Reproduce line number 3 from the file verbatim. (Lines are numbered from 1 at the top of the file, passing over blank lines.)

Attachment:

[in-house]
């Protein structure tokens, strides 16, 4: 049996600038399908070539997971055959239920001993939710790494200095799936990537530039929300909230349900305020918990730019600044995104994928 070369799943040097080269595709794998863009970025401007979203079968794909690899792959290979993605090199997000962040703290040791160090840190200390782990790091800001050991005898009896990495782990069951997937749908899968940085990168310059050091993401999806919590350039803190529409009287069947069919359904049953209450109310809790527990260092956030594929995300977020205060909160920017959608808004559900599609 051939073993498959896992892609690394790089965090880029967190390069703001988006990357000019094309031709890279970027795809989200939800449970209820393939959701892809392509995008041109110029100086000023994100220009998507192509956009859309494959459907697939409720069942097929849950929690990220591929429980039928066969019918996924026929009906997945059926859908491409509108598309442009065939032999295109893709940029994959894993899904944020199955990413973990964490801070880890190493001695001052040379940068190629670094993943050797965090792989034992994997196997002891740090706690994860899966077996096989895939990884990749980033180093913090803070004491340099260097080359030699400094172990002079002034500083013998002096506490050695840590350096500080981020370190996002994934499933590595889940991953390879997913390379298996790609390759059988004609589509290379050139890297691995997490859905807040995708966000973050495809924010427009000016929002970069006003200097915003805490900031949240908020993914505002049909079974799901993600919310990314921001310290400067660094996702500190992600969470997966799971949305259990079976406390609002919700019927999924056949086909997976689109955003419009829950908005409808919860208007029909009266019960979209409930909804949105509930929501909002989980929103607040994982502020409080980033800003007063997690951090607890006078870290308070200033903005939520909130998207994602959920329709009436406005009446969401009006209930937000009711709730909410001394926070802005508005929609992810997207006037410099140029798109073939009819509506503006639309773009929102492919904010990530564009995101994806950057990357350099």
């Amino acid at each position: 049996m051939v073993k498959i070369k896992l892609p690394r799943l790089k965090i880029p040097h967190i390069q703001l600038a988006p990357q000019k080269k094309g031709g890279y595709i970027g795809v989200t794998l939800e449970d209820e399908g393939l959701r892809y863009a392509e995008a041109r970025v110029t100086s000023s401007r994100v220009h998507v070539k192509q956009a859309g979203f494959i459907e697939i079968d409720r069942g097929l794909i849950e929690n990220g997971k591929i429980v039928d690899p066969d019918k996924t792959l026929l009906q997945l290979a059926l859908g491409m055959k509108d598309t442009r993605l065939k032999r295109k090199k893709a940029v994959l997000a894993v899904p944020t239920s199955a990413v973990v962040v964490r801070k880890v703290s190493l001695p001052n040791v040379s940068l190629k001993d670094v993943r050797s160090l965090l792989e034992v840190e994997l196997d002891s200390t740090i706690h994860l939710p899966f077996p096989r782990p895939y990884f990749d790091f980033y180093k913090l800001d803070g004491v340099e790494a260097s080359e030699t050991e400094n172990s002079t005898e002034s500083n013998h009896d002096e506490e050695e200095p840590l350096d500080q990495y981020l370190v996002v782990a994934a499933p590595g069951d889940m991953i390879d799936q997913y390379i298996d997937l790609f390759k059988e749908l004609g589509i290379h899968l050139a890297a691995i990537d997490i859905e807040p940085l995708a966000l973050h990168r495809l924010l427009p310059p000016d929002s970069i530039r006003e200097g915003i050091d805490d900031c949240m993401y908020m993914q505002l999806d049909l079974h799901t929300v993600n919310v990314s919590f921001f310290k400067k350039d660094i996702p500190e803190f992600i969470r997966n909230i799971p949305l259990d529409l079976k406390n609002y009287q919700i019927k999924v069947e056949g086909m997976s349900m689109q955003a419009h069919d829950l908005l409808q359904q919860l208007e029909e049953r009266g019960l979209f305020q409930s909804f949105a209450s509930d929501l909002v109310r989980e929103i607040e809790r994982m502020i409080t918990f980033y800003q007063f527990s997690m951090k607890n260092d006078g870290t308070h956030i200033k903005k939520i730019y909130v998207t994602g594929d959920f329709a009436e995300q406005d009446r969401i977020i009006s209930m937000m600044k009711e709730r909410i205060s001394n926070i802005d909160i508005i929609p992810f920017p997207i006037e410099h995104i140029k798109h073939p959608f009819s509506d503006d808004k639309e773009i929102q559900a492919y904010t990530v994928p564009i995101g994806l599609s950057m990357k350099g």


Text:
């Amino acid at each position: 049996m051939v073993k498959i070369k896992l892609p690394r799943l790089k965090i880029p040097h967190i390069q703001l600038a988006p990357q000019k080269k094309g031709g890279y595709i970027g795809v989200t794998l939800e449970d209820e399908g393939l959701r892809y863009a392509e995008a041109r970025v110029t100086s000023s401007r994100v220009h998507v070539k192509q956009a859309g979203f494959i459907e697939i079968d409720r069942g097929l794909i849950e929690n990220g997971k591929i429980v039928d690899p066969d019918k996924t792959l026929l009906q997945l290979a059926l859908g491409m055959k509108d598309t442009r993605l065939k032999r295109k090199k893709a940029v994959l997000a894993v899904p944020t239920s199955a990413v973990v962040v964490r801070k880890v703290s190493l001695p001052n040791v040379s940068l190629k001993d670094v993943r050797s160090l965090l792989e034992v840190e994997l196997d002891s200390t740090i706690h994860l939710p899966f077996p096989r782990p895939y990884f990749d790091f980033y180093k913090l800001d803070g004491v340099e790494a260097s080359e030699t050991e400094n172990s002079t005898e002034s500083n013998h009896d002096e506490e050695e200095p840590l350096d500080q990495y981020l370190v996002v782990a994934a499933p590595g069951d889940m991953i390879d799936q997913y390379i298996d997937l790609f390759k059988e749908l004609g589509i290379h899968l050139a890297a691995i990537d997490i859905e807040p940085l995708a966000l973050h990168r495809l924010l427009p310059p000016d929002s970069i530039r006003e200097g915003i050091d805490d900031c949240m993401y908020m993914q505002l999806d049909l079974h799901t929300v993600n919310v990314s919590f921001f310290k400067k350039d660094i996702p500190e803190f992600i969470r997966n909230i799971p949305l259990d529409l079976k406390n609002y009287q919700i019927k999924v069947e056949g086909m997976s349900m689109q955003a419009h069919d829950l908005l409808q359904q919860l208007e029909e049953r009266g019960l979209f305020q409930s909804f949105a209450s509930d929501l909002v109310r989980e929103i607040e809790r994982m502020i409080t918990f980033y800003q007063f527990s997690m951090k607890n260092d006078g870290t308070h956030i200033k903005k939520i730019y909130v998207t994602g594929d959920f329709a009436e995300q406005d009446r969401i977020i009006s209930m937000m600044k009711e709730r909410i205060s001394n926070i802005d909160i508005i929609p992810f920017p997207i006037e410099h995104i140029k798109h073939p959608f009819s509506d503006d808004k639309e773009i929102q559900a492919y904010t990530v994928p564009i995101g994806l599609s950057m990357k350099g």